Is there a civil right to unionize?

Photo of Antony Davies
Antony Davies
Associate Professor, Duquesne University

A recent op-ed in The New York Times called for new labor laws that will ensure that workers have the right to organize labor unions. These laws already exist, so what are unions griping about?

It’s not that workers are being prevented from unionizing. The problem, as unions see it, is that it is too difficult to force workers to unionize. Free workers have weighed the costs and benefits of today’s unions and most have freely chosen to do without them. It is this free will that unions — and their advocates on the country’s op-ed pages — seek to quash.

Union membership in the private sector has fallen to 7% not because unions have failed, but because they have done so well that — at least for the present — they are no longer needed. The exploitation of employees by their employers is a thing of the past; in fact, nowadays it seems like we’re more likely to hear about union bosses exploiting union members than about employers exploiting employees. Today, no matter how much labor leaders and their advocates pretend otherwise, labor reform means reforming unions.

Unions are noble creations — free associations of free people. But they have been perverted and subverted to become agents of theft and conspirators in coercion. According to OpenSecrets.org, from 1989 to 2009 unions donated more money to political candidates than did any other industry or special interest group. Unions donated twice as much to politicians as did all telecommunications, insurance, tobacco, pharmaceutical and real estate firms combined.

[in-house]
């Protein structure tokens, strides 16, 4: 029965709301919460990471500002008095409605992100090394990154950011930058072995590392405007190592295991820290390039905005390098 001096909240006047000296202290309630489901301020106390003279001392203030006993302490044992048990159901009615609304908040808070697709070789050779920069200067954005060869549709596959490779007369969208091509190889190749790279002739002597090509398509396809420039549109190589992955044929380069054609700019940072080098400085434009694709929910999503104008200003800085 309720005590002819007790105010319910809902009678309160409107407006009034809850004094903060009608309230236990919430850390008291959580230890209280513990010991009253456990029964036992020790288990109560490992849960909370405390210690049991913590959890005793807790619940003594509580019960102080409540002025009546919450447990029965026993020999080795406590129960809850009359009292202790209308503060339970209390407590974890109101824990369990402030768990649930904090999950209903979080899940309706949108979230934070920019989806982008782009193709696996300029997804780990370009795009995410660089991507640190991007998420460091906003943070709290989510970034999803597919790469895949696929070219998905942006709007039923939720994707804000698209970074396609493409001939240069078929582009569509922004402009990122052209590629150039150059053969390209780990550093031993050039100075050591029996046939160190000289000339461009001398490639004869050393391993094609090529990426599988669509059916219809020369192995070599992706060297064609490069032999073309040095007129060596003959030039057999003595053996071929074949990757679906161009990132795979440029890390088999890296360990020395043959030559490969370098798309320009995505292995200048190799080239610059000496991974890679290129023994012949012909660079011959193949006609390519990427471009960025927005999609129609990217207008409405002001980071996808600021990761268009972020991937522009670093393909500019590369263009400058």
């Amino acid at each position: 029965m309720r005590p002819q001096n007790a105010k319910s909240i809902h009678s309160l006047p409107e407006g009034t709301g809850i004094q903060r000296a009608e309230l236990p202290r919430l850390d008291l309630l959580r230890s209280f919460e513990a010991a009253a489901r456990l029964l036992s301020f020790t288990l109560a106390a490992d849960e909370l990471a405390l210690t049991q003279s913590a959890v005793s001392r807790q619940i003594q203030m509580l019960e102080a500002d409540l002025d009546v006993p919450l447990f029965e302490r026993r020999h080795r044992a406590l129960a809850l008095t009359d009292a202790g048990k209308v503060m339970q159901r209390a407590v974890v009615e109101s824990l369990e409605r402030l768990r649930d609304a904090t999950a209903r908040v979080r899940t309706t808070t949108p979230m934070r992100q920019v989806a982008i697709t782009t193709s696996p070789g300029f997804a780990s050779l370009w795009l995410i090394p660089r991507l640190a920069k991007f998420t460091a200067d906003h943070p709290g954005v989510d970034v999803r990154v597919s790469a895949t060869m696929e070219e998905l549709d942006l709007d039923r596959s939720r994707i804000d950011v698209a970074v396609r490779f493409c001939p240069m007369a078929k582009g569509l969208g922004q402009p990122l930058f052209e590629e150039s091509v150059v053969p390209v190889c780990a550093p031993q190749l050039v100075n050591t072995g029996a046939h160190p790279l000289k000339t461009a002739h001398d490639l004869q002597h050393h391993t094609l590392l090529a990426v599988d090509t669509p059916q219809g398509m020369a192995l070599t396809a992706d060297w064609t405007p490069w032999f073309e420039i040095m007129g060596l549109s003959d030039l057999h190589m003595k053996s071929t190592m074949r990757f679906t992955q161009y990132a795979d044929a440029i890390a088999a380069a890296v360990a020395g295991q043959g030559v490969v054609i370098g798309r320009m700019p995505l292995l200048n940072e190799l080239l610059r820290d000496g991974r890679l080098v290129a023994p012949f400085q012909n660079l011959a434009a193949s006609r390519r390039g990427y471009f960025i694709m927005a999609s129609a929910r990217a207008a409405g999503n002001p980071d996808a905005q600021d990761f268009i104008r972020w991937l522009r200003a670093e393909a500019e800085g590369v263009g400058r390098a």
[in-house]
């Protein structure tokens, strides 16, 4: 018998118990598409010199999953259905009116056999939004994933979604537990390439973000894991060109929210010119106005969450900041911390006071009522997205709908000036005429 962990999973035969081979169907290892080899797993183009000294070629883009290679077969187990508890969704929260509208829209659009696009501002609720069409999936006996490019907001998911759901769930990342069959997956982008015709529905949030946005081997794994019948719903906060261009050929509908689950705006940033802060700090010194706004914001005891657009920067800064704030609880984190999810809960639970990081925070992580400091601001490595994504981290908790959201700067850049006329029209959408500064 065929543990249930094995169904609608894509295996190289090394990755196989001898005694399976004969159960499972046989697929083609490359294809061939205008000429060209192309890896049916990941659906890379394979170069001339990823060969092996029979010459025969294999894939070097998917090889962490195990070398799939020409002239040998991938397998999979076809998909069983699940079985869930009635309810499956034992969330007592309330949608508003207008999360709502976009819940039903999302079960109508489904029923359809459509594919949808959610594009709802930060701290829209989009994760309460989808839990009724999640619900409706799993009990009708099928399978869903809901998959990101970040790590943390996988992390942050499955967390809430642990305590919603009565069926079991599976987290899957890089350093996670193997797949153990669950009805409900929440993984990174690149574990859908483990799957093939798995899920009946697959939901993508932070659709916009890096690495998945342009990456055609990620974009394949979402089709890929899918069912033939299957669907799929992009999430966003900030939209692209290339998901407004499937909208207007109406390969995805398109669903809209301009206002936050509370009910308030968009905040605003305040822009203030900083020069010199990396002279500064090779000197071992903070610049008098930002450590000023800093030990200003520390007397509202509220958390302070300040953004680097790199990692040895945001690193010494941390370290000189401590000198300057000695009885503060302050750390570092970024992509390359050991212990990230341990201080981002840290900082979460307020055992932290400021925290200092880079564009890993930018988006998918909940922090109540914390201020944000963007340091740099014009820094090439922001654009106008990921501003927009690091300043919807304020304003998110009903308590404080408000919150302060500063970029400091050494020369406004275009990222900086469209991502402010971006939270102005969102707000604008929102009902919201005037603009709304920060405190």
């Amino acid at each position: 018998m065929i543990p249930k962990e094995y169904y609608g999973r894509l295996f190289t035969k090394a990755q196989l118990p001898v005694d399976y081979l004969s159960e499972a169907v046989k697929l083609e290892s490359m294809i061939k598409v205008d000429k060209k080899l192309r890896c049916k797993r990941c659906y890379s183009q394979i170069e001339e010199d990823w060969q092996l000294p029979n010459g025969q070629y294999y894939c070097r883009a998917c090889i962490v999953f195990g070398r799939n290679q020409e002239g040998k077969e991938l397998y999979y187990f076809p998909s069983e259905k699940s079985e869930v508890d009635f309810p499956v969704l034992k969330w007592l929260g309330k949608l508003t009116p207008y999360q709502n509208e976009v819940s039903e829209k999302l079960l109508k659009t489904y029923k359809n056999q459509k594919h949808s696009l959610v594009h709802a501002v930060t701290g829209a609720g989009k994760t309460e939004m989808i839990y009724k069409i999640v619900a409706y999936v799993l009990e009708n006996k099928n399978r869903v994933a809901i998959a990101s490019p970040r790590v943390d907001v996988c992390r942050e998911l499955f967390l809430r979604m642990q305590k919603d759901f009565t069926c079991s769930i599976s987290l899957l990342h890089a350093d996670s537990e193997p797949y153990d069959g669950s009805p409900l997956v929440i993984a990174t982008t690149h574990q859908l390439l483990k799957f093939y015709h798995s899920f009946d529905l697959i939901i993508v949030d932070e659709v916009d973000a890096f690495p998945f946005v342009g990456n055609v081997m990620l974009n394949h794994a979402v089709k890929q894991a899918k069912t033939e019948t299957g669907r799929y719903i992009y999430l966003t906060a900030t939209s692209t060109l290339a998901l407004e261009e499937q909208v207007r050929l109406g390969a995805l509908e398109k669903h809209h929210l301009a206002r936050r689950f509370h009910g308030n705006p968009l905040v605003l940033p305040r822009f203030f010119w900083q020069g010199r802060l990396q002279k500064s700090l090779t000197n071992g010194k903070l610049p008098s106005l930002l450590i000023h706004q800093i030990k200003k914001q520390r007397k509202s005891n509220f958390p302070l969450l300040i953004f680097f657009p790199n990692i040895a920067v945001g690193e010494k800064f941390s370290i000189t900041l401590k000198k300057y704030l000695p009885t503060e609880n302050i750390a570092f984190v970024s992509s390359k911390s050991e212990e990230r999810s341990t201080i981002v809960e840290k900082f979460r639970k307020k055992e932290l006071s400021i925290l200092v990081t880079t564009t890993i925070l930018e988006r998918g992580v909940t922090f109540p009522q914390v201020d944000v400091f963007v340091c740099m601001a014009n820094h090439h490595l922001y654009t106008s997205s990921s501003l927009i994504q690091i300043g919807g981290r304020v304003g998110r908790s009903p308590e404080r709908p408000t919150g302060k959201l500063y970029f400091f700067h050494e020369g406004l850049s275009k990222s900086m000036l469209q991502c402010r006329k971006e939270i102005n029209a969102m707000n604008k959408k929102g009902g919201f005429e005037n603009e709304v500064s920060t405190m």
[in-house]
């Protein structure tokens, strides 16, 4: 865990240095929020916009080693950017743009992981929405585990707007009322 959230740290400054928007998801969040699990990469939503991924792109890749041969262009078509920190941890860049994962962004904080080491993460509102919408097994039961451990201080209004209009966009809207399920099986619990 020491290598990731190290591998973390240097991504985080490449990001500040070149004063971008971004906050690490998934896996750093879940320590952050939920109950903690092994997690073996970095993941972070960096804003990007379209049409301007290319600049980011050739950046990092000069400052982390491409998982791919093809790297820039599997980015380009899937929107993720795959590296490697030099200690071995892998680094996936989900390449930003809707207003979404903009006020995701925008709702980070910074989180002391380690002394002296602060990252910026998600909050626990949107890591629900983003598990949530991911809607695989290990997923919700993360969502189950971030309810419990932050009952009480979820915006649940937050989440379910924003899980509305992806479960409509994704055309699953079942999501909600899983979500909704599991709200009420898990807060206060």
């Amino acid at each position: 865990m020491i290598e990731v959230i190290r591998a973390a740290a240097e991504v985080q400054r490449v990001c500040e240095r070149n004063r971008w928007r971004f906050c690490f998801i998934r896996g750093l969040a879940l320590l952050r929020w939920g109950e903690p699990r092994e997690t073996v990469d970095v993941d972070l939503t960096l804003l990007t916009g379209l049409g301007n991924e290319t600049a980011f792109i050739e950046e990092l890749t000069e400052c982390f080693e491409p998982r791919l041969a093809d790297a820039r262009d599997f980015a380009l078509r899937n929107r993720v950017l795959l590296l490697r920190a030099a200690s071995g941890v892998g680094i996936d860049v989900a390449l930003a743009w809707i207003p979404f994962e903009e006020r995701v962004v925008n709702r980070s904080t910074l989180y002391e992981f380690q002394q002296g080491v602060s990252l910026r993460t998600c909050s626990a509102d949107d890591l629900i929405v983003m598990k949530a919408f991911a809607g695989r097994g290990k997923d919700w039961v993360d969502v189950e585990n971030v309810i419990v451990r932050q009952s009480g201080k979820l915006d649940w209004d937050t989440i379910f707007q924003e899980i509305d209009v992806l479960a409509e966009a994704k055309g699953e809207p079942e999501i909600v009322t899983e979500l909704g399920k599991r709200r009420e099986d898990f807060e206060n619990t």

Spending member dues on a narrow partisan agenda is central to the way today’s unions work. While corporations tend to hedge their bets by splitting their donations evenly between Republicans and Democrats, 90% of labor union donations go to Democrats.

I have no special beef with the Democrats — I’d be equally concerned if unions gave 90% of their donations to Republicans. In a two-party political system, a union can easily throw its weight behind one party in exchange for that party, with a wink and a nod, giving in to union demands when it comes to power.

That’s exactly what’s happened. And since there’s no denying that Democrats are — sometimes proudly — the party of government, the unionization of more than a third of government workers is a cause for grave concern. Unionization in the public sector is a relatively easy task, because many states and cities passed laws in the 1960s and 1970s permitting what even Franklin Roosevelt opposed: collective bargaining by public employees.

The problem is that politicians and bureaucrats on the union gravy train don’t pay for public sector union demands out of their own pockets. We do. Every concession that unions gain is paid for by taxpayers, who are conspicuously absent from the negotiating table.

One doesn’t need to have an ideological axe to grind in order to find this deeply disturbing. The Economic Freedom of North America Index, which lists the percentage of unionized workers in each of the 50 states, shows that states with greater union density are also in greater economic peril. The 10 most unionized states have debts that average almost 20% of their GDP, versus 15% for the 10 least unionized states.

Freedom is the antidote to exploitation, but it cuts both ways. To guard against employer exploitation, American workers must be free to unionize. But, to guard against union exploitation, American workers must also be free to choose not to unionize. To guard against politicians and unions working together to exploit taxpayers, American workers who freely choose to work in the public sector should be barred from unionizing.

Antony Davies is an Associate Professor of Economics at Duquesne University and a Mercatus Affiliated Senior Scholar.